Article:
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Qualities of a Good Ministry Coach

Hiring a ministry coach can be one of the best investments a pastor can make in his ministry.

One of the best investments I ever made in my ministry was hiring a ministry coach. Now, as a ministry coach myself, I find that some pastors aren’t interested in coaching because they had a bad relationship with a previous coach. No one should stay with a bad coach, but that doesn’t mean they should throw out coaching altogether. Here are a few qualities to look for in a good ministry coach.

A ministry coach is a listener first

Some coaches treat everyone the same – they have a program and they stick to it. These coaches make you feel like a product on an assembly line rather than a person. They want to be seen as experts who will tell you how to succeed. Avoid these coaches.

A good ministry coach should have a basic game plan, but their first task is to know you and your ministry context well. This way they can tailor their coaching to what will be most beneficial to you. This is key – a good coach will be focused on you, your context, and your needs.

A pastor of a megachurch came to one of my seminary classes to talk about preaching and leadership. His favorite phrase was, “I don’t have time for that so I give it to my secretary.” I was a solo pastor in a small, rural church. When I asked, “What should I do if I don’t have a secretary?” He said, “I don’t know,” and moved on to the next thing he delegates to his secretary. He was more interested with doing things his way than with listening to my context. I had to disregard 80% of his talk because there was no way to fit it into my context.

A good coach will listen well. He will learn about your gifts, passions, and dreams. He will want to understand the context of your ministry and the problems you face. Usually, a good coach will take at least one session just to listen. Typically, he won’t charge you for coaching until you both know that there is a good fit between what he has to offer and what you need. If you don’t feel this relational connection with your ministry coach, move on.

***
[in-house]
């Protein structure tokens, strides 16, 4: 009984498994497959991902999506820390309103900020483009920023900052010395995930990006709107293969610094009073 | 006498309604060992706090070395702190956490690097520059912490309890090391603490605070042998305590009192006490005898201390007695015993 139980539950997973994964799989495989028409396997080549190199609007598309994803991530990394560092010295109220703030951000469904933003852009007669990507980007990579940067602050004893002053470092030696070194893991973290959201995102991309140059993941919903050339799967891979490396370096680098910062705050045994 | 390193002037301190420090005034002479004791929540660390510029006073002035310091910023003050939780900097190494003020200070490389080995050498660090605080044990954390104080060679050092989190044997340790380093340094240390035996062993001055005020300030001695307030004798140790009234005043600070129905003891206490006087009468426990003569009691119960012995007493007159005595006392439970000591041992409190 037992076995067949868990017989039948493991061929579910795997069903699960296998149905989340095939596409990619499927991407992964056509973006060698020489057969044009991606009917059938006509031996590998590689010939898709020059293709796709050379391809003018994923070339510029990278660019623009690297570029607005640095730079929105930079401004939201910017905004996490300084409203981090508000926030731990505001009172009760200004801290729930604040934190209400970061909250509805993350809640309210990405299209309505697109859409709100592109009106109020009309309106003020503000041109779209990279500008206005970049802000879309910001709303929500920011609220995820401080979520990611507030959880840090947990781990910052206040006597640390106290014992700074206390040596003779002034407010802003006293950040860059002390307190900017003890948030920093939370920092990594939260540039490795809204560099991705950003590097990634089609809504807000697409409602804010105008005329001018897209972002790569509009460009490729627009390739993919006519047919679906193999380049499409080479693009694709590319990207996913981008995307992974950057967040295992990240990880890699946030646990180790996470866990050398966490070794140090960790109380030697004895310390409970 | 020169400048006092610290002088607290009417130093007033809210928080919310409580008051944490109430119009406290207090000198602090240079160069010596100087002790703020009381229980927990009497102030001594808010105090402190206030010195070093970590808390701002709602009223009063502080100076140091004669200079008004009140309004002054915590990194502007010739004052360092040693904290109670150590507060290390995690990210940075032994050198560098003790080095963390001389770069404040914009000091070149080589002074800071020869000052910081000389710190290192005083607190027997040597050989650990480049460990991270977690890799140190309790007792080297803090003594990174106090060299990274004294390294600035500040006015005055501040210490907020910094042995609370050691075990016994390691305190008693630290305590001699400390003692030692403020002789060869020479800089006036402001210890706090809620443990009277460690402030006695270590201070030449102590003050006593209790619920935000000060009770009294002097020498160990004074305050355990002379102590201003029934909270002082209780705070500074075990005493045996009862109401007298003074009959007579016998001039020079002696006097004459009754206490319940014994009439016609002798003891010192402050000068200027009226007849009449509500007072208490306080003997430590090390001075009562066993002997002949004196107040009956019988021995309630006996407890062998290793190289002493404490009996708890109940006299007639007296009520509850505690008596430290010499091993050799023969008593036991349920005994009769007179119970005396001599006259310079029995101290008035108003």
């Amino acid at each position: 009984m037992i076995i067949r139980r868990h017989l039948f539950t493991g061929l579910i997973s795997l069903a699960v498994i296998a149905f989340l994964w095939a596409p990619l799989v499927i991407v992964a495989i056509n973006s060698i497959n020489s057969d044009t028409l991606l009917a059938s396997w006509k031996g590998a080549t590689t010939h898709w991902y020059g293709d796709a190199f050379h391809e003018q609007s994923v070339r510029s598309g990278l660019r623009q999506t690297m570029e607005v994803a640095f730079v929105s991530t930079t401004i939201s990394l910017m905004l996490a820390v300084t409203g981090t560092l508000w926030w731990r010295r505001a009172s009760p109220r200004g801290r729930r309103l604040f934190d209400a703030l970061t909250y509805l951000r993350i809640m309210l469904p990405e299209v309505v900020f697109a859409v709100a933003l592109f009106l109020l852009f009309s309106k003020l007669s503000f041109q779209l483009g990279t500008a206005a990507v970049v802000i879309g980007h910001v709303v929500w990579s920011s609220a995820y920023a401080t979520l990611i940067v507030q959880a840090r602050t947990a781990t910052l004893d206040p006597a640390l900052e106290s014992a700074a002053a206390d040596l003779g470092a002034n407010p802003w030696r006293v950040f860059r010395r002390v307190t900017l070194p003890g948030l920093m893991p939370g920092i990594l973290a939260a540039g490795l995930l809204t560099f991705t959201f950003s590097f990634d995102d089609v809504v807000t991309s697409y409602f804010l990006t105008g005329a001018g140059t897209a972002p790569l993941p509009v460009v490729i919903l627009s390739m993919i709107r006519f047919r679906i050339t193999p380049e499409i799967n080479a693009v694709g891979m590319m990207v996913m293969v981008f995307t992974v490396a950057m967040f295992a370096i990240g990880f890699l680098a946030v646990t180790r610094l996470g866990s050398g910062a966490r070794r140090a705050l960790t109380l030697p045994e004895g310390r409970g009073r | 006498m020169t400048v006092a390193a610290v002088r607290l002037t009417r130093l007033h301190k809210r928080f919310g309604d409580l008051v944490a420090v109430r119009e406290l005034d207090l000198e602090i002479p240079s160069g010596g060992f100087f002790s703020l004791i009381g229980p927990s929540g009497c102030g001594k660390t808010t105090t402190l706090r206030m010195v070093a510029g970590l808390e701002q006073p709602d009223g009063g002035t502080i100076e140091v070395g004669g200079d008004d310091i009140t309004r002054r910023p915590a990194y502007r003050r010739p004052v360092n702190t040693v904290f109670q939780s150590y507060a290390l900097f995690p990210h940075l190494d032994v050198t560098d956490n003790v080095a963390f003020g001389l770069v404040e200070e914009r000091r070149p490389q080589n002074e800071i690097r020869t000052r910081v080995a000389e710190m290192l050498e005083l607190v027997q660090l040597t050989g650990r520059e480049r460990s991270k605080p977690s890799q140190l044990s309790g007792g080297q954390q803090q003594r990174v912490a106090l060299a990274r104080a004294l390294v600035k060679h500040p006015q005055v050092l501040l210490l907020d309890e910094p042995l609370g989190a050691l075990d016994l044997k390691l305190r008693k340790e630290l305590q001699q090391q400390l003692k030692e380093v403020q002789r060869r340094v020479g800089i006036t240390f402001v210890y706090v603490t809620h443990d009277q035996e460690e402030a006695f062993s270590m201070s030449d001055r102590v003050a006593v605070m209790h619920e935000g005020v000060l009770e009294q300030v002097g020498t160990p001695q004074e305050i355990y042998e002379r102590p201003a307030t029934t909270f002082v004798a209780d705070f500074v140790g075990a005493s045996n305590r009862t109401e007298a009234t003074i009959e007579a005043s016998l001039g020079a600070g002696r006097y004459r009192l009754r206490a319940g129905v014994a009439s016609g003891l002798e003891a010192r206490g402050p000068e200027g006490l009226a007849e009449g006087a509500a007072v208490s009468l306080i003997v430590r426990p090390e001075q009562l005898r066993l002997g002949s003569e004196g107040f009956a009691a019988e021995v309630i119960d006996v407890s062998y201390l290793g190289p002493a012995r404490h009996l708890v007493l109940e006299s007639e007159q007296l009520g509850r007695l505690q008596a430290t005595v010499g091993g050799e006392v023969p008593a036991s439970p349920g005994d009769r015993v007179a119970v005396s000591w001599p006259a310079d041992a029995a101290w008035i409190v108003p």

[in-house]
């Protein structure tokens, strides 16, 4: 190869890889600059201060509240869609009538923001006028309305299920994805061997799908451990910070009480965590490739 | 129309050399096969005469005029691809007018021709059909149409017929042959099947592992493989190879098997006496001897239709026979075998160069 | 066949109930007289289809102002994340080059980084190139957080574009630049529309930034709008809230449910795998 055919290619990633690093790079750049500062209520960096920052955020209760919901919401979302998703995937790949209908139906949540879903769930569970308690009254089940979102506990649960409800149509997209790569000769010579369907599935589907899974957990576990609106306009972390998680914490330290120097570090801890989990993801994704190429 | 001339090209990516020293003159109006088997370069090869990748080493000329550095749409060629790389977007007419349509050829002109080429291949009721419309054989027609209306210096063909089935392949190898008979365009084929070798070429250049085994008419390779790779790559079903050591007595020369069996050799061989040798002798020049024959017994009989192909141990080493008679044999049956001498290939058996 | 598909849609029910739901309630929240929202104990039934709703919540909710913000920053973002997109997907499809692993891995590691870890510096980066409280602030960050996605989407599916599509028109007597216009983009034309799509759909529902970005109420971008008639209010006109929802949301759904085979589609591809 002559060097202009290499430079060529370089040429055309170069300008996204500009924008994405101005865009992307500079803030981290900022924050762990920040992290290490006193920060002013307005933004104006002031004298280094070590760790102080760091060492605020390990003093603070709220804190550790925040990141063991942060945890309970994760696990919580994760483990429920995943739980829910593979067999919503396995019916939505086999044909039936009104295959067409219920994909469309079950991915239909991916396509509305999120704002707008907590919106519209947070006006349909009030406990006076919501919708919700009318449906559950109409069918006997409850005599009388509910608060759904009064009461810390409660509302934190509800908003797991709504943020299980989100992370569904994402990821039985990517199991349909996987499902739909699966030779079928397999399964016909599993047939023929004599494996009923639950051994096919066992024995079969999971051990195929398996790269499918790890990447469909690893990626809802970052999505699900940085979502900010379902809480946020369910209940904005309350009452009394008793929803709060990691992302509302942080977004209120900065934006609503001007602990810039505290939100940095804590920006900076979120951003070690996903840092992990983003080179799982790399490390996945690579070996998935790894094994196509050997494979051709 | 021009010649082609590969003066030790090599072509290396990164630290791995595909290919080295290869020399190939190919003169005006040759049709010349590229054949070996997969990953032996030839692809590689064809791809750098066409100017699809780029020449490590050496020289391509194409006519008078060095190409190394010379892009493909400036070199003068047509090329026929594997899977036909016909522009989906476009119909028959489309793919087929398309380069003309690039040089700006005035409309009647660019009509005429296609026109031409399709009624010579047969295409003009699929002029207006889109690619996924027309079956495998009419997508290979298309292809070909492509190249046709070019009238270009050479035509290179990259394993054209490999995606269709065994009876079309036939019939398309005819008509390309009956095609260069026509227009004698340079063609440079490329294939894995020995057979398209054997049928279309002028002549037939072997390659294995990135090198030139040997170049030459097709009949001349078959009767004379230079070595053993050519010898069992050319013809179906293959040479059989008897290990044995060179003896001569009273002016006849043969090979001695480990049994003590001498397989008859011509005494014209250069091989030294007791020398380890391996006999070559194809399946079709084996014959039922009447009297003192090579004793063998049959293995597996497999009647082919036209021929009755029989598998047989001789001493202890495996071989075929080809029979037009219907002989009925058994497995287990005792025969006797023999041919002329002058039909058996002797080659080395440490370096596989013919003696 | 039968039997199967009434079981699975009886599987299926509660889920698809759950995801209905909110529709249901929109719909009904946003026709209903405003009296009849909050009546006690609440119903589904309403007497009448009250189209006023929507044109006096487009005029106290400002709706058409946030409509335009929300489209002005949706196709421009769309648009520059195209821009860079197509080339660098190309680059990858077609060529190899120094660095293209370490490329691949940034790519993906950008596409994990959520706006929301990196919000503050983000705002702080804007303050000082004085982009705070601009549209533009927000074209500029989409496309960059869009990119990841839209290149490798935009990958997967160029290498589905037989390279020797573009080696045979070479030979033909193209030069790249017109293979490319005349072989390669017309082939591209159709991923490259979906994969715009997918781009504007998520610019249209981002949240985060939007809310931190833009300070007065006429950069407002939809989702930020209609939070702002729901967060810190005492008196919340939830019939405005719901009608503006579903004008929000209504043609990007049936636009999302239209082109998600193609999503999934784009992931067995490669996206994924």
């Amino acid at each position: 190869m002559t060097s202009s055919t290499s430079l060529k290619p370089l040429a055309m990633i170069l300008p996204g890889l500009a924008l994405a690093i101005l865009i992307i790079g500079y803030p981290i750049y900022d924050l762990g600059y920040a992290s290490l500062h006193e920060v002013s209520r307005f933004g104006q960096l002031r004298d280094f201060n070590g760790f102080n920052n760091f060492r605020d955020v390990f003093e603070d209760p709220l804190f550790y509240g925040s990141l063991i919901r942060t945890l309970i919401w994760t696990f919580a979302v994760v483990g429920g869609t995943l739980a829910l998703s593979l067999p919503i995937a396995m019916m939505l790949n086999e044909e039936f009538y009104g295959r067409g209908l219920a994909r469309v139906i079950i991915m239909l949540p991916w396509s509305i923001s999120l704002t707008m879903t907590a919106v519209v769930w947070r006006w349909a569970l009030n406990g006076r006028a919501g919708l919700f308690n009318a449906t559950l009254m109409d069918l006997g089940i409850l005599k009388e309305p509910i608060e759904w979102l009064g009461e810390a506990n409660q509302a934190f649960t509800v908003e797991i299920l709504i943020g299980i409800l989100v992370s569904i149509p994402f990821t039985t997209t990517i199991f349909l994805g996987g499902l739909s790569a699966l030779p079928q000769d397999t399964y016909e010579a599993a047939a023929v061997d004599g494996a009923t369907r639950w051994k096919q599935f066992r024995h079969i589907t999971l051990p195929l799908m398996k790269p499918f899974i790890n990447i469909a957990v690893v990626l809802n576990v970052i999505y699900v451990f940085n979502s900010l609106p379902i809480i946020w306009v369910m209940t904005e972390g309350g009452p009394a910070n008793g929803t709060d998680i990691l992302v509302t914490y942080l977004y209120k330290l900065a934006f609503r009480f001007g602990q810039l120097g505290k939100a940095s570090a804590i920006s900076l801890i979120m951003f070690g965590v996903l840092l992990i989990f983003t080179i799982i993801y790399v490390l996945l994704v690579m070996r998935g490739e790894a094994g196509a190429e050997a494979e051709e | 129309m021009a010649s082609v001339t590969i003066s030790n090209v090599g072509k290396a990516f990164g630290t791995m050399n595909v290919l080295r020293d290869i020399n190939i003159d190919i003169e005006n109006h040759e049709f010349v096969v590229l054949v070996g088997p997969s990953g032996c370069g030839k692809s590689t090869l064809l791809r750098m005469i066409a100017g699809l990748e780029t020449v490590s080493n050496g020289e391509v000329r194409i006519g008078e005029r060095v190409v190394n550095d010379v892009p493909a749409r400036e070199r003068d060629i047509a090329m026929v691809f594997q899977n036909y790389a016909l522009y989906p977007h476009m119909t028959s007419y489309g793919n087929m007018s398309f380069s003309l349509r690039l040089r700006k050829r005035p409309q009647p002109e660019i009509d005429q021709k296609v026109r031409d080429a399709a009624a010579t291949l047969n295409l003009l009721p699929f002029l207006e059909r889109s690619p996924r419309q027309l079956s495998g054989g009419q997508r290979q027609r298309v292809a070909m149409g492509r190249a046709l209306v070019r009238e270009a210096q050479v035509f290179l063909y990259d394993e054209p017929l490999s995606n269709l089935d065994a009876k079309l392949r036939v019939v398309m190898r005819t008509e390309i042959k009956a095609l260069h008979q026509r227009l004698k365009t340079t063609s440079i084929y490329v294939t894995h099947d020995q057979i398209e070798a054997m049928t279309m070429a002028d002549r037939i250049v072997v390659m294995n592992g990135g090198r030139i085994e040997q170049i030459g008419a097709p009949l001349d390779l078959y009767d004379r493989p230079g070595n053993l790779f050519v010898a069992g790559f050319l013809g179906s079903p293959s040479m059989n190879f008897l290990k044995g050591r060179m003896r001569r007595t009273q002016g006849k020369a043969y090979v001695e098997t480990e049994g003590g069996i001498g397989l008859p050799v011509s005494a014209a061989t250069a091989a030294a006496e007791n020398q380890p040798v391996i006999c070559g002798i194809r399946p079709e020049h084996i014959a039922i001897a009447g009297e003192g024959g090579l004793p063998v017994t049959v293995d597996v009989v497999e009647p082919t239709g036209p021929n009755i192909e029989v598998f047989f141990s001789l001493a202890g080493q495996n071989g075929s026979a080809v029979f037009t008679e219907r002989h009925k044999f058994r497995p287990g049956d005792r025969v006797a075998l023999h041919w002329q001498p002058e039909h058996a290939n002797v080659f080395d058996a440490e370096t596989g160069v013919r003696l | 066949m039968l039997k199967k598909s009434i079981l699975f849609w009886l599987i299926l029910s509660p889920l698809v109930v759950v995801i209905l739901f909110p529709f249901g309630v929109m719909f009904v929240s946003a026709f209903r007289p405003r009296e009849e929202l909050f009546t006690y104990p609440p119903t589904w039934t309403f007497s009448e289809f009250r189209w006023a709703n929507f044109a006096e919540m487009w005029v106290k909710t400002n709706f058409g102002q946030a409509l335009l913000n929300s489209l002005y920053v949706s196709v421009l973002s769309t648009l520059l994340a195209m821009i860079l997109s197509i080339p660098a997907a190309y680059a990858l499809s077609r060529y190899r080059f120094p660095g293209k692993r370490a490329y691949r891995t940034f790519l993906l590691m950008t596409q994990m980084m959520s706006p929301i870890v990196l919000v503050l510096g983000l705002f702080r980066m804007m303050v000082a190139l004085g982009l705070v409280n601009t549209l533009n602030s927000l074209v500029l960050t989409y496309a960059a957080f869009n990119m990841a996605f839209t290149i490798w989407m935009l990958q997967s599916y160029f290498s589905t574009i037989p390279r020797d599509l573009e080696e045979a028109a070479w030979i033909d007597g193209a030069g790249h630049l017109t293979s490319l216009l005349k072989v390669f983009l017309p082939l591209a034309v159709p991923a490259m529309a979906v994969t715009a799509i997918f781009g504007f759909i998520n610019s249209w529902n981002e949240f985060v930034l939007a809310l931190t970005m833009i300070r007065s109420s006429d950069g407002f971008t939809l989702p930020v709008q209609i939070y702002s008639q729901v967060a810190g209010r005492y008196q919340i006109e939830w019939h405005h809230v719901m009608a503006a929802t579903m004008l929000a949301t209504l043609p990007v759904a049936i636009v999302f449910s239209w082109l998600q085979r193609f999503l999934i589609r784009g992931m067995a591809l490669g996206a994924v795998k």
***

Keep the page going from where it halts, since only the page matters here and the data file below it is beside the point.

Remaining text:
A good coach knows the game

Superstars rarely make good coaches. Ryan Sandberg was a superstar for the Chicago Cubs but as a coach, he had limited success. On the other hand, Joe Maddon never played Major League Baseball, but he led the Cubs to their first World Series in over 100 years. The best coaches are often people who got good but not great results from their career. They are people with staying power and the tenacity to work through problems without giving up. In ministry they had to learn the game the hard way. Their struggles will give them a depth of knowledge and the ability to empathize with your struggles.

Give me a coach who has had to study, adapt, and grow in order to find some success over a highly gifted and charismatic leader who can’t understand my situation. This doesn’t mean that a superstar pastor doesn’t struggle (I’m sure most do). However, I find that many of them don’t struggle for long, or their struggles are vastly different from mine. It’s like they are playing a different game.

When you are meeting with your coach, if you get the feeling that they don’t understand your ministry context – the game you are playing – that’s a good sign that this coach isn’t a good fit.

A good coach focuses on your game

I’ve heard many pastors say, “I love my denominational leadership, I just don’t think they understand my needs.” Too many times these leaders are focused on getting you to play their game. Their coaching makes you feel like you lack the skills, resources, or teammates to succeed.